EP2962229A2 - System and method for providing drug library data to a medical device located within a healthcare environment - Google Patents

System and method for providing drug library data to a medical device located within a healthcare environment

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Publication number
EP2962229A2
EP2962229A2 EP20140705805 EP14705805A EP2962229A2 EP 2962229 A2 EP2962229 A2 EP 2962229A2 EP 20140705805 EP20140705805 EP 20140705805 EP 14705805 A EP14705805 A EP 14705805A EP 2962229 A2 EP2962229 A2 EP 2962229A2
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EP
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Application
Patent type
Prior art keywords
drug library
medical device
data
device
healthcare environment
Prior art date
Legal status (The legal status is an assumption and is not a legal conclusion. Google has not performed a legal analysis and makes no representation as to the accuracy of the status listed.)
Pending
Application number
EP20140705805
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German (de)
French (fr)
Inventor
Alaster JONES
Current Assignee (The listed assignees may be inaccurate. Google has not performed a legal analysis and makes no representation or warranty as to the accuracy of the list.)
Fresenius Vial Sas
Original Assignee
Fresenius Vial Sas
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Filing date
Publication date

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Classifications

    • GPHYSICS
    • G06COMPUTING; CALCULATING; COUNTING
    • G06FELECTRIC DIGITAL DATA PROCESSING
    • G06F19/00Digital computing or data processing equipment or methods, specially adapted for specific applications
    • G06F19/30Medical informatics, i.e. computer-based analysis or dissemination of patient or disease data
    • G06F19/34Computer-assisted medical diagnosis or treatment, e.g. computerised prescription or delivery of medication or diets, computerised local control of medical devices, medical expert systems or telemedicine
    • G06F19/3456Computer-assisted prescription or delivery of medication, e.g. prescription filling or compliance checking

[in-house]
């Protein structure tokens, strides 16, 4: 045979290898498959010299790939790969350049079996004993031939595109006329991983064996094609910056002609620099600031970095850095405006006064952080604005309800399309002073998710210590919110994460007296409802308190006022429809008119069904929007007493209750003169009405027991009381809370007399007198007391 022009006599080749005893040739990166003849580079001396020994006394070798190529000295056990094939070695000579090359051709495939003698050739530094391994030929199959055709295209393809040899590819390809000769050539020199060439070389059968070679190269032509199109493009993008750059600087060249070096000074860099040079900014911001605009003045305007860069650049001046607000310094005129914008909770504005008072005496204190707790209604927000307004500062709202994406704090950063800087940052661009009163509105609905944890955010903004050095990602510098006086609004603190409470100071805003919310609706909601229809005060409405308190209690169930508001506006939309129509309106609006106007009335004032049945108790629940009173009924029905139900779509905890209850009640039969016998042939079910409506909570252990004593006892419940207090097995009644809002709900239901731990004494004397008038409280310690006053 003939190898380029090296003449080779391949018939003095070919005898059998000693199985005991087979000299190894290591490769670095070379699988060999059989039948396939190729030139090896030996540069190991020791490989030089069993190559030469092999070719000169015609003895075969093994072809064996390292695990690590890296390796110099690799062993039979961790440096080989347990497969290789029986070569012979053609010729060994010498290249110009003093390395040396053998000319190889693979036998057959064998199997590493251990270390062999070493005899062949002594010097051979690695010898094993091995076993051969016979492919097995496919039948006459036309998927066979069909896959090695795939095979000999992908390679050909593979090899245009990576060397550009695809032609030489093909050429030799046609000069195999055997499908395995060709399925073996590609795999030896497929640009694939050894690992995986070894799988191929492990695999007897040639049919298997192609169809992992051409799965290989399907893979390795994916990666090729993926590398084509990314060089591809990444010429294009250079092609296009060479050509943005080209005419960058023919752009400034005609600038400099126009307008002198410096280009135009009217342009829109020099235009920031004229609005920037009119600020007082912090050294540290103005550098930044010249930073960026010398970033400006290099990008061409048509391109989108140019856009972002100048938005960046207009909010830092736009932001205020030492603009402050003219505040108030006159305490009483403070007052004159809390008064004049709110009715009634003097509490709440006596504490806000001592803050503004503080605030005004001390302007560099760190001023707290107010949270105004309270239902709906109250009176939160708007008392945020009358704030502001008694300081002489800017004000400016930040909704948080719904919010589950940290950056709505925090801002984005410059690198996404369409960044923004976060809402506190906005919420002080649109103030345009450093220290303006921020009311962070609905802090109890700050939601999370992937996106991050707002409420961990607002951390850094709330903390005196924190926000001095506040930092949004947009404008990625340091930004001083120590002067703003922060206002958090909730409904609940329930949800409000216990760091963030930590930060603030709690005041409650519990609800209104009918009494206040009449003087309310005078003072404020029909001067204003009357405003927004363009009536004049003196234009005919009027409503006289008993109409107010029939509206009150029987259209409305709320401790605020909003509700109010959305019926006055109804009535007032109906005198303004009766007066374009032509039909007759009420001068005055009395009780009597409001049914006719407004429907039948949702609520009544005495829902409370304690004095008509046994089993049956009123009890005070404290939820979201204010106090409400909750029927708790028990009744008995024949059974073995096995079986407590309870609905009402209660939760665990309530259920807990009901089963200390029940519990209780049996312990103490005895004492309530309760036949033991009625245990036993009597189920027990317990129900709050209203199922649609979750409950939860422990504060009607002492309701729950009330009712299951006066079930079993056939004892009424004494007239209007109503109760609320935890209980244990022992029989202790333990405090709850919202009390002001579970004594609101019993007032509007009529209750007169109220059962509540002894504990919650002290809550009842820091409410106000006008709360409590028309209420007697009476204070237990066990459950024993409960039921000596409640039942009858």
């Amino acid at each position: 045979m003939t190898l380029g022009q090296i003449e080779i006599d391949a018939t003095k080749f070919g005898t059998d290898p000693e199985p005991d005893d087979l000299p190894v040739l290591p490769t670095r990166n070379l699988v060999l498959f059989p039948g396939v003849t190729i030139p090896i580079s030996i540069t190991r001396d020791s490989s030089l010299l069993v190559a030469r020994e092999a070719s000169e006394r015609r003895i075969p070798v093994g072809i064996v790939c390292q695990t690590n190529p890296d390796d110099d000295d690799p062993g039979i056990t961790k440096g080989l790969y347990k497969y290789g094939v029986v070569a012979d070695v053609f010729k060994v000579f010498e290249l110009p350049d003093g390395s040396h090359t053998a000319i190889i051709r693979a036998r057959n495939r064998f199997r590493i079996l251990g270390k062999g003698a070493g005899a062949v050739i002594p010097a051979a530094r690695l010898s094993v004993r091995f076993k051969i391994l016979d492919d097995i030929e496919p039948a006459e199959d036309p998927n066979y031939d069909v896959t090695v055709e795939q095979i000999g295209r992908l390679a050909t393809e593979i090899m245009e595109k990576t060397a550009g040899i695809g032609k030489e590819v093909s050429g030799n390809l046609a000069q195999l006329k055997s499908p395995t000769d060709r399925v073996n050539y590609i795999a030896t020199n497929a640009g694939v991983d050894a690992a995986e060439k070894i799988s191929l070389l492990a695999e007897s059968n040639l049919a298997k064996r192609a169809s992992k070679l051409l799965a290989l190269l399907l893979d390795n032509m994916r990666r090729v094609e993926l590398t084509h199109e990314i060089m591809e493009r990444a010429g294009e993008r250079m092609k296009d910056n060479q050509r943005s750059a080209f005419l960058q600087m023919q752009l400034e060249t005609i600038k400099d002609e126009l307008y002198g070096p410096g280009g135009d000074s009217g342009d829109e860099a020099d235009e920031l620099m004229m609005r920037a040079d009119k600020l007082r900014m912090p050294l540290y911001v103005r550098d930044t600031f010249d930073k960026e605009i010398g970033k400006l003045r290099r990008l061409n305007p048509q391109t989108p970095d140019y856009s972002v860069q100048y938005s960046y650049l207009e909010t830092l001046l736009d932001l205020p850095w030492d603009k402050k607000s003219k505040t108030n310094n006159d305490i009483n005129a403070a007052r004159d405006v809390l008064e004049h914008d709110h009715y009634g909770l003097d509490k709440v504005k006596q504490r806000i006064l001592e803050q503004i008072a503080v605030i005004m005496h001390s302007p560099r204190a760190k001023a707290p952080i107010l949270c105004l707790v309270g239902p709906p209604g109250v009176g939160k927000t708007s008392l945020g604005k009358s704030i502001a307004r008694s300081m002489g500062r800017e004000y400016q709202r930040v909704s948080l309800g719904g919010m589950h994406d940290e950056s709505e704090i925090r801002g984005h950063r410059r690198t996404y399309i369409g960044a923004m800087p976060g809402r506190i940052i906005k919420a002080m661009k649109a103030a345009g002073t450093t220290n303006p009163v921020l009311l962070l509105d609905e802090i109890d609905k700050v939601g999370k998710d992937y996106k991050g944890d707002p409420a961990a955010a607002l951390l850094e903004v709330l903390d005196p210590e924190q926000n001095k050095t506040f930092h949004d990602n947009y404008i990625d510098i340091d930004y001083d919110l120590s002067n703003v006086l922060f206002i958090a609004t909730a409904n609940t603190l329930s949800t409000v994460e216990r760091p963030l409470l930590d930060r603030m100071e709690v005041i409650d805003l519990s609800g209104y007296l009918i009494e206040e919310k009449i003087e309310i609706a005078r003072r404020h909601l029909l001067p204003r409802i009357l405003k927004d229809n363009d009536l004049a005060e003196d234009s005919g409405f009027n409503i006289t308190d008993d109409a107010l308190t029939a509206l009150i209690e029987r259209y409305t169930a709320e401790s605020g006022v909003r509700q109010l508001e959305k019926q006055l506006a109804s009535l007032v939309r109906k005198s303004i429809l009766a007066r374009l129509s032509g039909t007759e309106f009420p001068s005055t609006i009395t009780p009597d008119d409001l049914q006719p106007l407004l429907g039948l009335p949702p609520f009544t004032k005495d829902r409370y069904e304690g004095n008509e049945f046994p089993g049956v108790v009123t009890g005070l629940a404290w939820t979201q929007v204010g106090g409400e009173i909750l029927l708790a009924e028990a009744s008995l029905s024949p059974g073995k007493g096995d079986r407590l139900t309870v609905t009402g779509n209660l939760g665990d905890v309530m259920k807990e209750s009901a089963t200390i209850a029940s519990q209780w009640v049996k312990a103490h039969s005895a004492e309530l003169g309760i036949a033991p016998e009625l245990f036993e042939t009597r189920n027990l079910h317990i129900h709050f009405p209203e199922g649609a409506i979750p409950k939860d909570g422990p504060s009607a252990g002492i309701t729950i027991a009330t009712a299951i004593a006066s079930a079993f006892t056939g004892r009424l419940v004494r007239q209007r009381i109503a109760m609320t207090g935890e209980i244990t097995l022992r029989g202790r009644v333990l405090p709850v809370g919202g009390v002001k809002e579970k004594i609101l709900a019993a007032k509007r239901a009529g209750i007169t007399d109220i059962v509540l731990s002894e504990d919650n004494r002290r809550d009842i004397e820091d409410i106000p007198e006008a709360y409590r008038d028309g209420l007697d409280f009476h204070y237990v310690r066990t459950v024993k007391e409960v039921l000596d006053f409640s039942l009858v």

• G06F19/3468Computer-assisted delivery of medication via infusion or injection
    • GPHYSICS
    • G06COMPUTING; CALCULATING; COUNTING
    • G06FELECTRIC DIGITAL DATA PROCESSING
    • G06F19/00Digital computing or data processing equipment or methods, specially adapted for specific applications
    • GPHYSICS
    • G06COMPUTING; CALCULATING; COUNTING
    • G06FELECTRIC DIGITAL DATA PROCESSING
    • G06F19/00Digital computing or data processing equipment or methods, specially adapted for specific applications
    • G06F19/30Medical informatics, i.e. computer-based analysis or dissemination of patient or disease data
    • G06F19/32Medical data management, e.g. systems or protocols for archival or communication of medical images, computerised patient records or computerised general medical references
    • G06F19/324Management of patient independent data, e.g. medical references in digital format
    • G06F19/326Medication information, e.g. drug reference databases
    • GPHYSICS
    • G06COMPUTING; CALCULATING; COUNTING
    • G06FELECTRIC DIGITAL DATA PROCESSING
    • G06F19/00Digital computing or data processing equipment or methods, specially adapted for specific applications
    • G06F19/30Medical informatics, i.e. computer-based analysis or dissemination of patient or disease data
    • G06F19/34Computer-assisted medical diagnosis or treatment, e.g. computerised prescription or delivery of medication or diets, computerised local control of medical devices, medical expert systems or telemedicine
    • G06F19/3418Telemedicine, e.g. remote diagnosis, remote control of instruments or remote monitoring of patient carried devices

Abstract